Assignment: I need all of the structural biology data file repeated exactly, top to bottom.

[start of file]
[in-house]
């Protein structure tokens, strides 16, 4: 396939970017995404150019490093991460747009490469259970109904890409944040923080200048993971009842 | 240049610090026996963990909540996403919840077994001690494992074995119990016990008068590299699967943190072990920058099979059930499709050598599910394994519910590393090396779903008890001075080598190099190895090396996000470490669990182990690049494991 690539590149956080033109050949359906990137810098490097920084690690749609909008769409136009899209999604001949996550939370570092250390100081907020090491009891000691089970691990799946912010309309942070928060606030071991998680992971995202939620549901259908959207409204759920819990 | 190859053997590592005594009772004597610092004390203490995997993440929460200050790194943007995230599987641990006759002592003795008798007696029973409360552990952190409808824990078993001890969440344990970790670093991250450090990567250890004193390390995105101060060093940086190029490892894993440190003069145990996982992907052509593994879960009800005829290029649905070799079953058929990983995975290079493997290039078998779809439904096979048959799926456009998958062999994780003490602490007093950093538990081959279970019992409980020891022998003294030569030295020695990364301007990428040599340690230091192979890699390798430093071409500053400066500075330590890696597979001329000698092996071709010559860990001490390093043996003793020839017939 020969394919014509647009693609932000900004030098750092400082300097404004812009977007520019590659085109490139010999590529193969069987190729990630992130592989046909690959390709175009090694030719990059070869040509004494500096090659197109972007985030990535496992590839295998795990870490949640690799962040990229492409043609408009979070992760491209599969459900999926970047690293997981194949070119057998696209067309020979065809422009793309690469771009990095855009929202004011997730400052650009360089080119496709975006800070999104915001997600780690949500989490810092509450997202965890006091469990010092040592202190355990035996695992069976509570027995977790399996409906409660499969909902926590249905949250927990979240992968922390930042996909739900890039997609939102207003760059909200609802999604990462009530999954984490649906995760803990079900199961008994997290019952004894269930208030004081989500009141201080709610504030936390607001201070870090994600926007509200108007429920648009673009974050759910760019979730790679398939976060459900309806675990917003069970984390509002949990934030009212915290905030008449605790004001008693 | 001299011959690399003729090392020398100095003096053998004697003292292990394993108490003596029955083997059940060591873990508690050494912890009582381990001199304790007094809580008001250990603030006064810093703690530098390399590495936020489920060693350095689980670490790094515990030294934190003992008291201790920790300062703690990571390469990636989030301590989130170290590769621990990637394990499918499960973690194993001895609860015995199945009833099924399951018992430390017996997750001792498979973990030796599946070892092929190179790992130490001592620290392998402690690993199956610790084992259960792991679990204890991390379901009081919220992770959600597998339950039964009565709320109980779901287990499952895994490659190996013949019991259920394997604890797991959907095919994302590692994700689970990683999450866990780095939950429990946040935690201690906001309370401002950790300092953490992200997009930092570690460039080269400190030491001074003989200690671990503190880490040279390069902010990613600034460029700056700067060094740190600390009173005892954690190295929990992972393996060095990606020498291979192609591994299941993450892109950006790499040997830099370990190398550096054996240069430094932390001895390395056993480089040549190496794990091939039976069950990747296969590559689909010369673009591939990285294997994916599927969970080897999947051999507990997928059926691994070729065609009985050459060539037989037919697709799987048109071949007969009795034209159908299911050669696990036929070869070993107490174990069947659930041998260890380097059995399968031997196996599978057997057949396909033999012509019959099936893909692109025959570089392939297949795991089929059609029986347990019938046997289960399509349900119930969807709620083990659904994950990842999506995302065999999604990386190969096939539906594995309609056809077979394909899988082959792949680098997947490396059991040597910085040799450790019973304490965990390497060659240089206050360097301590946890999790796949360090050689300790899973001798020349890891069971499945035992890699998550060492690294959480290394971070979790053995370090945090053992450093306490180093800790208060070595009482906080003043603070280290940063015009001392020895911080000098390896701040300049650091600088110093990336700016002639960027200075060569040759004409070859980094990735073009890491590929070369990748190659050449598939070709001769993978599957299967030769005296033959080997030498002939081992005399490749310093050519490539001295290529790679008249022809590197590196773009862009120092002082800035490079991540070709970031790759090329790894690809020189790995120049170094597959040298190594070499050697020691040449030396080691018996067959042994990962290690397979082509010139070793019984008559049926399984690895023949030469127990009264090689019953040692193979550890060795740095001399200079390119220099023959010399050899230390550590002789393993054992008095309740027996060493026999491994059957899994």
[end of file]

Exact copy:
[in-house]
């Protein structure tokens, strides 16, 4: 396939970017995404150019490093991460747009490469259970109904890409944040923080200048993971009842 | 240049610090026996963990909540996403919840077994001690494992074995119990016990008068590299699967943190072990920058099979059930499709050598599910394994519910590393090396779903008890001075080598190099190895090396996000470490669990182990690049494991 690539590149956080033109050949359906990137810098490097920084690690749609909008769409136009899209999604001949996550939370570092250390100081907020090491009891000691089970691990799946912010309309942070928060606030071991998680992971995202939620549901259908959207409204759920819990 | 190859053997590592005594009772004597610092004390203490995997993440929460200050790194943007995230599987641990006759002592003795008798007696029973409360552990952190409808824990078993001890969440344990970790670093991250450090990567250890004193390390995105101060060093940086190029490892894993440190003069145990996982992907052509593994879960009800005829290029649905070799079953058929990983995975290079493997290039078998779809439904096979048959799926456009998958062999994780003490602490007093950093538990081959279970019992409980020891022998003294030569030295020695990364301007990428040599340690230091192979890699390798430093071409500053400066500075330590890696597979001329000698092996071709010559860990001490390093043996003793020839017939 020969394919014509647009693609932000900004030098750092400082300097404004812009977007520019590659085109490139010999590529193969069987190729990630992130592989046909690959390709175009090694030719990059070869040509004494500096090659197109972007985030990535496992590839295998795990870490949640690799962040990229492409043609408009979070992760491209599969459900999926970047690293997981194949070119057998696209067309020979065809422009793309690469771009990095855009929202004011997730400052650009360089080119496709975006800070999104915001997600780690949500989490810092509450997202965890006091469990010092040592202190355990035996695992069976509570027995977790399996409906409660499969909902926590249905949250927990979240992968922390930042996909739900890039997609939102207003760059909200609802999604990462009530999954984490649906995760803990079900199961008994997290019952004894269930208030004081989500009141201080709610504030936390607001201070870090994600926007509200108007429920648009673009974050759910760019979730790679398939976060459900309806675990917003069970984390509002949990934030009212915290905030008449605790004001008693 | 001299011959690399003729090392020398100095003096053998004697003292292990394993108490003596029955083997059940060591873990508690050494912890009582381990001199304790007094809580008001250990603030006064810093703690530098390399590495936020489920060693350095689980670490790094515990030294934190003992008291201790920790300062703690990571390469990636989030301590989130170290590769621990990637394990499918499960973690194993001895609860015995199945009833099924399951018992430390017996997750001792498979973990030796599946070892092929190179790992130490001592620290392998402690690993199956610790084992259960792991679990204890991390379901009081919220992770959600597998339950039964009565709320109980779901287990499952895994490659190996013949019991259920394997604890797991959907095919994302590692994700689970990683999450866990780095939950429990946040935690201690906001309370401002950790300092953490992200997009930092570690460039080269400190030491001074003989200690671990503190880490040279390069902010990613600034460029700056700067060094740190600390009173005892954690190295929990992972393996060095990606020498291979192609591994299941993450892109950006790499040997830099370990190398550096054996240069430094932390001895390395056993480089040549190496794990091939039976069950990747296969590559689909010369673009591939990285294997994916599927969970080897999947051999507990997928059926691994070729065609009985050459060539037989037919697709799987048109071949007969009795034209159908299911050669696990036929070869070993107490174990069947659930041998260890380097059995399968031997196996599978057997057949396909033999012509019959099936893909692109025959570089392939297949795991089929059609029986347990019938046997289960399509349900119930969807709620083990659904994950990842999506995302065999999604990386190969096939539906594995309609056809077979394909899988082959792949680098997947490396059991040597910085040799450790019973304490965990390497060659240089206050360097301590946890999790796949360090050689300790899973001798020349890891069971499945035992890699998550060492690294959480290394971070979790053995370090945090053992450093306490180093800790208060070595009482906080003043603070280290940063015009001392020895911080000098390896701040300049650091600088110093990336700016002639960027200075060569040759004409070859980094990735073009890491590929070369990748190659050449598939070709001769993978599957299967030769005296033959080997030498002939081992005399490749310093050519490539001295290529790679008249022809590197590196773009862009120092002082800035490079991540070709970031790759090329790894690809020189790995120049170094597959040298190594070499050697020691040449030396080691018996067959042994990962290690397979082509010139070793019984008559049926399984690895023949030469127990009264090689019953040692193979550890060795740095001399200079390119220099023959010399050899230390550590002789393993054992008095309740027996060493026999491994059957899994």